I guess one of the most important issues in this topic is building an exception handling architecture in your application. This is interesting for many reasons. And the main reason, I think, is an apparent simplicity, which you don’t always know what to do with. All the basic constructs such as
IObservable, etc. have this property and use it everywhere. On the one hand, their simplicity tempts to use these constructs in different situations. On the other hand, they are full of traps which you might not get out. It is possible that looking at the amount of information we will cover you’ve got a question: what is so special about exceptional situations?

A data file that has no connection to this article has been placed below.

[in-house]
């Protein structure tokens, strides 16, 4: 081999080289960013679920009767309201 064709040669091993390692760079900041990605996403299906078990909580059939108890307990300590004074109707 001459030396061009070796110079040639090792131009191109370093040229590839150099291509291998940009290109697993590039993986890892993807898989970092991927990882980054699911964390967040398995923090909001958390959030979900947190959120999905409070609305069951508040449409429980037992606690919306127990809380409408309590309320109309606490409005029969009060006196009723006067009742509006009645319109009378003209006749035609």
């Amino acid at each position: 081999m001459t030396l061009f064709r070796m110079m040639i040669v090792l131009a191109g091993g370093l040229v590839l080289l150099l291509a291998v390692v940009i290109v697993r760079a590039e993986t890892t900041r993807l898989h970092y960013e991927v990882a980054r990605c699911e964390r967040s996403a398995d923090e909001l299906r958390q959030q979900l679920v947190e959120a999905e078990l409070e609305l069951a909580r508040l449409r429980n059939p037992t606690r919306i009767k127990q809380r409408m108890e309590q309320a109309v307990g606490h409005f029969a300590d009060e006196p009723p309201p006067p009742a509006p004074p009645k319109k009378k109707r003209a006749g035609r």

However, to make conclusions about building the architecture of exception classes we should learn some details about their classification. Because before building a system of types that would be clear for the user of code, a programmer should determine when to choose the type of error and when to catch or skip exceptions. So, let’s classify the exceptional situations (not the types of exceptions) based on various features.